Avoiding Cheating by AI: Lessons from Medieval History

By Ken Mondschein

A look at OpenAI’s ChatGPT and how teachers in medieval studies can prevent their students from using it.

Whether it is because of a standardized test system that drills students by rote worksheet rather than asking for analysis and synthesis, because of the decline of attention spans due to the ubiquity of digital media, or because colleges are admitting unqualified students in a tough and shrinking market, plagiarism is rife in U.S. higher education. Up until now, most of this has been easily discoverable with a quick Google search. In the past few months, however, alarm bells have been ringing about the possibilities of students using OpenAI’s ChatGPT software to turn in wholly unique, yet wholly unoriginal, content.


In my estimation, however, professors have nothing to worry about: artificial “intelligence” is, in fact, quite stupid. The following is my evaluation as a scholar, an educator, and an instructional technology professional of what ChatGPT is capable of, and how to circumvent it by assignment design strategies. (You can try it yourself by signing up for a free account.)

To be sure, ChatGPT can produce some startling results. Asked to “write an essay of between 1500 and 2000 words comparing Judith Butler’s theses in Gender Trouble with those found Andrea Dworkin’s corpus of works, citing their works using proper MLA format and including two (properly cited) quotations from each author,” it did a passable job—about on par with an uninterested first-year student who went to a good school system and turned out an essay by rote, maybe looking up the assigned reading on CourseHero or something similar. However, a Google search found the essay it produced was wholly original.


More specialized subjects such as medieval history are harder for ChatGPT to pin down. Asked to produce an essay on gendered sanctity in the Dialogue of Catherine of Siena, using proper MLA citations, it was able to source and cite Suzanne Noffke’s 2014 translation, though I can’t say whether it did so accurately or not. Similarly, asked to “evaluate the claim that the First Crusade was a defensive war fought by Christendom against an expansionist Islam, making sure to cite two peer-reviewed sources and include two direct quotations from those sources in proper APA format,” it produced an essay that cited Asbridge, Tyerman, and Riley-Smith.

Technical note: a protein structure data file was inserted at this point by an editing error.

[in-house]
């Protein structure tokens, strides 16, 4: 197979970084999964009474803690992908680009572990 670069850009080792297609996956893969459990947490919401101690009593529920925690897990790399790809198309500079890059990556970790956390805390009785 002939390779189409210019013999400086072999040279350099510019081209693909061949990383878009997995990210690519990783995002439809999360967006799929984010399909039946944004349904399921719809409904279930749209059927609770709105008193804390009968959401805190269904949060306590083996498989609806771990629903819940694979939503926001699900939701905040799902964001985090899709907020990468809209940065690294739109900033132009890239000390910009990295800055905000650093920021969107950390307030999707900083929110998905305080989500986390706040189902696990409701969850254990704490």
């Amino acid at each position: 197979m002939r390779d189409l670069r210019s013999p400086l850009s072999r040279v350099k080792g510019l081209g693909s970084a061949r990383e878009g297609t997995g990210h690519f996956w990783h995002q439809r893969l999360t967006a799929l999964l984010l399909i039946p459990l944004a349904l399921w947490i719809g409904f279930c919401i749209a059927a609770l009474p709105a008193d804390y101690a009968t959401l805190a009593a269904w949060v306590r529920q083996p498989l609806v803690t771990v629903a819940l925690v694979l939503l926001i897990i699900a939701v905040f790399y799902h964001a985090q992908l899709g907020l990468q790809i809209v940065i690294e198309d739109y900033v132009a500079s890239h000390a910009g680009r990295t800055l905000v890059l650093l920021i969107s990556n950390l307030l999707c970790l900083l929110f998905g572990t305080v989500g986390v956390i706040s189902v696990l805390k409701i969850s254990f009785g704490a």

On the other hand, ChatGPT is well capable of making mistakes: for instance, in another question, it thought Abraham Lincoln proposed the Missouri Compromise, the Kansas-Nebraska Act, and the Compromise of 1850 to prevent the Civil War. Similarly, on the first try, it thought the Needham Thesis was “the scientific and technological achievements of the West were only possible because of the transmission of scientific and technological knowledge from China to the West.” (It’s the opposite: It asks why China did not develop advanced technology despite its head start. ChatGPT got it right the second time, but an undergraduate looking to cheat on the assignment presumably wouldn’t know the right answer.)

Something a little more recherché is even further beyond its capabilities. Asked for a 1500-word essay on the “interrelation between ideas of authority in discussing natural science and ideas of authority in discussing fencing and the human body in Camillo Agrippa’s 1553 Treatise on the Science of Arms, making specific references to the work of Mondschein,” it made things up out of whole cloth, claiming that Agrippa cites Aristotle’s De Anima, as well as Galen and Plutarch (he doesn’t), as well as Renaissance figures such as Leonardo da Vinci (he doesn’t either, at least directly), references a spurious claim to a nonexistent book I supposedly published in 1997, and even makes up an entirely fictitious quote.

Nor is ChatGPT a particularly good writer. It not only repetitive (meaning multiple students’ essays would sound very similar), but has no voice, no perspective, no originality. It is, in a word, robotic. Most damningly, it has no sense of humor or sense of intellectual playfulness. “Write a one-sentence summary of Jewish history,” I prompted. The classic response is “they tried to kill us; we survived.” ChatGPT would only write, even when prompted for a humorous response, “Jewish history is a long and complex story that spans thousands of years and covers a wide range of cultures, societies, and locations around the world.”